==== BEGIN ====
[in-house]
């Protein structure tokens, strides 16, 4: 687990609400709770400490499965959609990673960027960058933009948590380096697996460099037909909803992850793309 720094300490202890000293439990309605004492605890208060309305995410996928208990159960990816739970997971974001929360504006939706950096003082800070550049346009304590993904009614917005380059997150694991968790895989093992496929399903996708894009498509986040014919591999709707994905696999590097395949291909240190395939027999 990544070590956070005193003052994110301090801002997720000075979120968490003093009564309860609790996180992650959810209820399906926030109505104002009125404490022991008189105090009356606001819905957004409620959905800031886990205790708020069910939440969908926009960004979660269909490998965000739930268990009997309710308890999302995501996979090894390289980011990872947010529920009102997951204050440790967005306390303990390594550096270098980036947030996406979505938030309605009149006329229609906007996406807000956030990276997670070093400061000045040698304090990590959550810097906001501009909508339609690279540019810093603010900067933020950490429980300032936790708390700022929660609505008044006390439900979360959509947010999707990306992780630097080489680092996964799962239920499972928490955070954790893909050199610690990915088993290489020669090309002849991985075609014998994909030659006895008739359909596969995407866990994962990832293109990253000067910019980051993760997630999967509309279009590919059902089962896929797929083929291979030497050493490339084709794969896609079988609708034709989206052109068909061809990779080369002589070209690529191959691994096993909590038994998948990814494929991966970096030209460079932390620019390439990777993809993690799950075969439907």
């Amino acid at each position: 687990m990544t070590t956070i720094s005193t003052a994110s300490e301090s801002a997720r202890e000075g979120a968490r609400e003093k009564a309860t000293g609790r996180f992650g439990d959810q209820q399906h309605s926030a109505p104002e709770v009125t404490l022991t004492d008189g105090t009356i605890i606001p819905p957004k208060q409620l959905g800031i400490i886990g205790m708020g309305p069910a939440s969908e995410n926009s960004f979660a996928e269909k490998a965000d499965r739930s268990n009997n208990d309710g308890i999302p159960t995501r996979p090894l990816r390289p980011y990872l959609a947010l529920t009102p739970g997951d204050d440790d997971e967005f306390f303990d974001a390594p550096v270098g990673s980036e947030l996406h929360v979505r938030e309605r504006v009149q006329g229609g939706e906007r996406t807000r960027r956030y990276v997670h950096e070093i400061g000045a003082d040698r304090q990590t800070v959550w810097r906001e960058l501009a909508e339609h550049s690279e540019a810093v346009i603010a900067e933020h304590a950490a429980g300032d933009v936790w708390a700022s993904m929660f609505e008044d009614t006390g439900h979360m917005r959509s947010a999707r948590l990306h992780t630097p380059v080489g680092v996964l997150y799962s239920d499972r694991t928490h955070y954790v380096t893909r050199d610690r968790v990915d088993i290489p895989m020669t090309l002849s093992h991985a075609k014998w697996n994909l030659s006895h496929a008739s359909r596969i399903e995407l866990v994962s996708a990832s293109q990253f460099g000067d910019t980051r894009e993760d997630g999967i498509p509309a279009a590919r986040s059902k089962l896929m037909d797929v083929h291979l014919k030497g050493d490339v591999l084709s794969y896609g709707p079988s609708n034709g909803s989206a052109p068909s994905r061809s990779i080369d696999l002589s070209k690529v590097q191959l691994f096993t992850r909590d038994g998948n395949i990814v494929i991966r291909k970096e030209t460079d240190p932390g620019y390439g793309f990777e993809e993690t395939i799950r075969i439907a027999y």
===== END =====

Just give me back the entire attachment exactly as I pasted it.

[in-house]
């Protein structure tokens, strides 16, 4: 687990609400709770400490499965959609990673960027960058933009948590380096697996460099037909909803992850793309 720094300490202890000293439990309605004492605890208060309305995410996928208990159960990816739970997971974001929360504006939706950096003082800070550049346009304590993904009614917005380059997150694991968790895989093992496929399903996708894009498509986040014919591999709707994905696999590097395949291909240190395939027999 990544070590956070005193003052994110301090801002997720000075979120968490003093009564309860609790996180992650959810209820399906926030109505104002009125404490022991008189105090009356606001819905957004409620959905800031886990205790708020069910939440969908926009960004979660269909490998965000739930268990009997309710308890999302995501996979090894390289980011990872947010529920009102997951204050440790967005306390303990390594550096270098980036947030996406979505938030309605009149006329229609906007996406807000956030990276997670070093400061000045040698304090990590959550810097906001501009909508339609690279540019810093603010900067933020950490429980300032936790708390700022929660609505008044006390439900979360959509947010999707990306992780630097080489680092996964799962239920499972928490955070954790893909050199610690990915088993290489020669090309002849991985075609014998994909030659006895008739359909596969995407866990994962990832293109990253000067910019980051993760997630999967509309279009590919059902089962896929797929083929291979030497050493490339084709794969896609079988609708034709989206052109068909061809990779080369002589070209690529191959691994096993909590038994998948990814494929991966970096030209460079932390620019390439990777993809993690799950075969439907």
């Amino acid at each position: 687990m990544t070590t956070i720094s005193t003052a994110s300490e301090s801002a997720r202890e000075g979120a968490r609400e003093k009564a309860t000293g609790r996180f992650g439990d959810q209820q399906h309605s926030a109505p104002e709770v009125t404490l022991t004492d008189g105090t009356i605890i606001p819905p957004k208060q409620l959905g800031i400490i886990g205790m708020g309305p069910a939440s969908e995410n926009s960004f979660a996928e269909k490998a965000d499965r739930s268990n009997n208990d309710g308890i999302p159960t995501r996979p090894l990816r390289p980011y990872l959609a947010l529920t009102p739970g997951d204050d440790d997971e967005f306390f303990d974001a390594p550096v270098g990673s980036e947030l996406h929360v979505r938030e309605r504006v009149q006329g229609g939706e906007r996406t807000r960027r956030y990276v997670h950096e070093i400061g000045a003082d040698r304090q990590t800070v959550w810097r906001e960058l501009a909508e339609h550049s690279e540019a810093v346009i603010a900067e933020h304590a950490a429980g300032d933009v936790w708390a700022s993904m929660f609505e008044d009614t006390g439900h979360m917005r959509s947010a999707r948590l990306h992780t630097p380059v080489g680092v996964l997150y799962s239920d499972r694991t928490h955070y954790v380096t893909r050199d610690r968790v990915d088993i290489p895989m020669t090309l002849s093992h991985a075609k014998w697996n994909l030659s006895h496929a008739s359909r596969i399903e995407l866990v994962s996708a990832s293109q990253f460099g000067d910019t980051r894009e993760d997630g999967i498509p509309a279009a590919r986040s059902k089962l896929m037909d797929v083929h291979l014919k030497g050493d490339v591999l084709s794969y896609g709707p079988s609708n034709g909803s989206a052109p068909s994905r061809s990779i080369d696999l002589s070209k690529v590097q191959l691994f096993t992850r909590d038994g998948n395949i990814v494929i991966r291909k970096e030209t460079d240190p932390g620019y390439g793309f990777e993809e993690t395939i799950r075969i439907a027999y």